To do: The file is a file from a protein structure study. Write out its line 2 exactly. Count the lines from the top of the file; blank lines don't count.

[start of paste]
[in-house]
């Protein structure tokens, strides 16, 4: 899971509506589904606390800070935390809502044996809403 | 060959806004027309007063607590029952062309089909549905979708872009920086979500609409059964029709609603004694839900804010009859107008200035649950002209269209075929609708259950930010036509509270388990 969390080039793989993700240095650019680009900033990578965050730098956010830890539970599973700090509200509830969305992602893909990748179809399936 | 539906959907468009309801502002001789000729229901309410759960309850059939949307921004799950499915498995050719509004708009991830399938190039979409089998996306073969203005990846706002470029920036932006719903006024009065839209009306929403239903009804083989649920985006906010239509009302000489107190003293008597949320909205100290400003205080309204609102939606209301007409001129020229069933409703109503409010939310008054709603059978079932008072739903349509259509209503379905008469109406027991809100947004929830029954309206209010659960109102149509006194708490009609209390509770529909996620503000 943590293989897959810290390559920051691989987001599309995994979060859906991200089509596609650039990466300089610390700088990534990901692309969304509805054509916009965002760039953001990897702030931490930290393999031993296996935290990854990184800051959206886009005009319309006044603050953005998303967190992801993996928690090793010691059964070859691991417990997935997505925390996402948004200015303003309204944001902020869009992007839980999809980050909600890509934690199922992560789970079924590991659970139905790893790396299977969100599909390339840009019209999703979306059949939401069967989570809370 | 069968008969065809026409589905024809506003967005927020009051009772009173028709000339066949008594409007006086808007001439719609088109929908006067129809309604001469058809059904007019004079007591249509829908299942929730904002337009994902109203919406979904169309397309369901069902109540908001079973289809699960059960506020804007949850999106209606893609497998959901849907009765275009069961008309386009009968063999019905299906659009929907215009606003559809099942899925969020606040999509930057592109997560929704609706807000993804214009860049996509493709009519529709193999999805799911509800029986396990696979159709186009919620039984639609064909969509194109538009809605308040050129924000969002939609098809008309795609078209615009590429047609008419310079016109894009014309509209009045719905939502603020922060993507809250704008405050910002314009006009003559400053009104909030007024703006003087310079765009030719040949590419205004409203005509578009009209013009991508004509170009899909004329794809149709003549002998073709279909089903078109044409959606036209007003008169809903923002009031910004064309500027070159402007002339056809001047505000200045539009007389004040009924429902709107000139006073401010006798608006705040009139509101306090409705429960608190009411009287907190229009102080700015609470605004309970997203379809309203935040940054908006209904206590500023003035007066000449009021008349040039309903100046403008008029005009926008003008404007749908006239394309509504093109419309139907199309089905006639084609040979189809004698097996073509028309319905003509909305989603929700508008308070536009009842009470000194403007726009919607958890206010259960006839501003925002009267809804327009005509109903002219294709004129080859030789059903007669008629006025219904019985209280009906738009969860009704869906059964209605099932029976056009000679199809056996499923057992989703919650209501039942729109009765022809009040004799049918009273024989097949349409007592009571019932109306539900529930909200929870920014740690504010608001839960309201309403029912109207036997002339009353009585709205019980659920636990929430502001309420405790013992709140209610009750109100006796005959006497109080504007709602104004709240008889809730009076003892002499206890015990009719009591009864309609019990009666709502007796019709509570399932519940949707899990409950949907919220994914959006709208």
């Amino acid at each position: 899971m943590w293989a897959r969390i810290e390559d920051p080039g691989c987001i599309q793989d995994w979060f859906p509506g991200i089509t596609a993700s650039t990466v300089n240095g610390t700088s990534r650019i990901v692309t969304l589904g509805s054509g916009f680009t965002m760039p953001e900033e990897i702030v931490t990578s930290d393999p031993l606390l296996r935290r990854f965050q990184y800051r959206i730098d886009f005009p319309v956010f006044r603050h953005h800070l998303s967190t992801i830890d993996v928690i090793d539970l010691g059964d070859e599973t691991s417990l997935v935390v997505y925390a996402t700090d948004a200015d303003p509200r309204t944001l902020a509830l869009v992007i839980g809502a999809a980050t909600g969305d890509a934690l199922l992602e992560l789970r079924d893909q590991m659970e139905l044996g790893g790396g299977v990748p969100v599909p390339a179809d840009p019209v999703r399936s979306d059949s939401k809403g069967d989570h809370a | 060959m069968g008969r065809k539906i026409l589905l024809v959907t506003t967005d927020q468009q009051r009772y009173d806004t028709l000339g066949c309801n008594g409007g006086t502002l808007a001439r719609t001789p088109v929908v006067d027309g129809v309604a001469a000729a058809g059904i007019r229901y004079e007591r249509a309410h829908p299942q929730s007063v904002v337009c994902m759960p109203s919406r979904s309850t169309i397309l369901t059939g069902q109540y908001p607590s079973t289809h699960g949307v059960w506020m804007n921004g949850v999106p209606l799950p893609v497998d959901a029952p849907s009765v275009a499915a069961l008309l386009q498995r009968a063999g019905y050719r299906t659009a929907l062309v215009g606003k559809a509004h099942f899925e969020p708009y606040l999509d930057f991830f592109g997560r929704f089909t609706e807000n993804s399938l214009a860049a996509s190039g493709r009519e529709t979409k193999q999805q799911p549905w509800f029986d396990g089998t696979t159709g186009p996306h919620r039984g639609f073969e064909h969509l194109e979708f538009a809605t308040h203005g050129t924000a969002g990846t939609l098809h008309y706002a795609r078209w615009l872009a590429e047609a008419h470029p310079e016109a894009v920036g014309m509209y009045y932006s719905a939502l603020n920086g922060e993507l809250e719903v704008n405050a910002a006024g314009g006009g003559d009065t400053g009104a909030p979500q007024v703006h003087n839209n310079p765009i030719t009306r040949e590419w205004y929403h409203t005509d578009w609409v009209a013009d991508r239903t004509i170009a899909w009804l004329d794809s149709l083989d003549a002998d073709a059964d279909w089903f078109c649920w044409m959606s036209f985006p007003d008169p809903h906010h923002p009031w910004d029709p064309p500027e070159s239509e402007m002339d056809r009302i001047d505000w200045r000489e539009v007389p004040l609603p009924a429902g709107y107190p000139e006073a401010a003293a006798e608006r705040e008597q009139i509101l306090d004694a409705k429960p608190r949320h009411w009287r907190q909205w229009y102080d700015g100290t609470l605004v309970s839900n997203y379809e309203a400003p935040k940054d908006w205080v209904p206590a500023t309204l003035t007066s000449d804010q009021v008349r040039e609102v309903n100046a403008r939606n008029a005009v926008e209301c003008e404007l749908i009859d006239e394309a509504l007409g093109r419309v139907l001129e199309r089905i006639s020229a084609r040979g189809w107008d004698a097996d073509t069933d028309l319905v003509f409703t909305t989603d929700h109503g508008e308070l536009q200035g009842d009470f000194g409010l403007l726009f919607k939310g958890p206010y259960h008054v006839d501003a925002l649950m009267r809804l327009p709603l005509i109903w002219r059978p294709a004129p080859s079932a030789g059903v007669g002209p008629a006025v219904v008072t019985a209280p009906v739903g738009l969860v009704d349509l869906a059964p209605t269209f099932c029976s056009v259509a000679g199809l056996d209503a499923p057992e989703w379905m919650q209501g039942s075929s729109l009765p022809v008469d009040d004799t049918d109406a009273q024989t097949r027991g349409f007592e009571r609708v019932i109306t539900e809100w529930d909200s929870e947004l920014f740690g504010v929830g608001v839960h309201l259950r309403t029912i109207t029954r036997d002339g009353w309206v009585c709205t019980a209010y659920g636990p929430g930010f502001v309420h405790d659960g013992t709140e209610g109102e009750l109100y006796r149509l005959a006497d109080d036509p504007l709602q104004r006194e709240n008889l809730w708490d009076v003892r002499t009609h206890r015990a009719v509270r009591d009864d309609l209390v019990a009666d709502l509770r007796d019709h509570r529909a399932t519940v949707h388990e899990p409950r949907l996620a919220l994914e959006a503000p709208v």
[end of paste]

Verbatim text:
């Protein structure tokens, strides 16, 4: 899971509506589904606390800070935390809502044996809403 | 060959806004027309007063607590029952062309089909549905979708872009920086979500609409059964029709609603004694839900804010009859107008200035649950002209269209075929609708259950930010036509509270388990 969390080039793989993700240095650019680009900033990578965050730098956010830890539970599973700090509200509830969305992602893909990748179809399936 | 539906959907468009309801502002001789000729229901309410759960309850059939949307921004799950499915498995050719509004708009991830399938190039979409089998996306073969203005990846706002470029920036932006719903006024009065839209009306929403239903009804083989649920985006906010239509009302000489107190003293008597949320909205100290400003205080309204609102939606209301007409001129020229069933409703109503409010939310008054709603059978079932008072739903349509259509209503379905008469109406027991809100947004929830029954309206209010659960109102149509006194708490009609209390509770529909996620503000 943590293989897959810290390559920051691989987001599309995994979060859906991200089509596609650039990466300089610390700088990534990901692309969304509805054509916009965002760039953001990897702030931490930290393999031993296996935290990854990184800051959206886009005009319309006044603050953005998303967190992801993996928690090793010691059964070859691991417990997935997505925390996402948004200015303003309204944001902020869009992007839980999809980050909600890509934690199922992560789970079924590991659970139905790893790396299977969100599909390339840009019209999703979306059949939401069967989570809370 | 069968008969065809026409589905024809506003967005927020009051009772009173028709000339066949008594409007006086808007001439719609088109929908006067129809309604001469058809059904007019004079007591249509829908299942929730904002337009994902109203919406979904169309397309369901069902109540908001079973289809699960059960506020804007949850999106209606893609497998959901849907009765275009069961008309386009009968063999019905299906659009929907215009606003559809099942899925969020606040999509930057592109997560929704609706807000993804214009860049996509493709009519529709193999999805799911509800029986396990696979159709186009919620039984639609064909969509194109538009809605308040050129924000969002939609098809008309795609078209615009590429047609008419310079016109894009014309509209009045719905939502603020922060993507809250704008405050910002314009006009003559400053009104909030007024703006003087310079765009030719040949590419205004409203005509578009009209013009991508004509170009899909004329794809149709003549002998073709279909089903078109044409959606036209007003008169809903923002009031910004064309500027070159402007002339056809001047505000200045539009007389004040009924429902709107000139006073401010006798608006705040009139509101306090409705429960608190009411009287907190229009102080700015609470605004309970997203379809309203935040940054908006209904206590500023003035007066000449009021008349040039309903100046403008008029005009926008003008404007749908006239394309509504093109419309139907199309089905006639084609040979189809004698097996073509028309319905003509909305989603929700508008308070536009009842009470000194403007726009919607958890206010259960006839501003925002009267809804327009005509109903002219294709004129080859030789059903007669008629006025219904019985209280009906738009969860009704869906059964209605099932029976056009000679199809056996499923057992989703919650209501039942729109009765022809009040004799049918009273024989097949349409007592009571019932109306539900529930909200929870920014740690504010608001839960309201309403029912109207036997002339009353009585709205019980659920636990929430502001309420405790013992709140209610009750109100006796005959006497109080504007709602104004709240008889809730009076003892002499206890015990009719009591009864309609019990009666709502007796019709509570399932519940949707899990409950949907919220994914959006709208």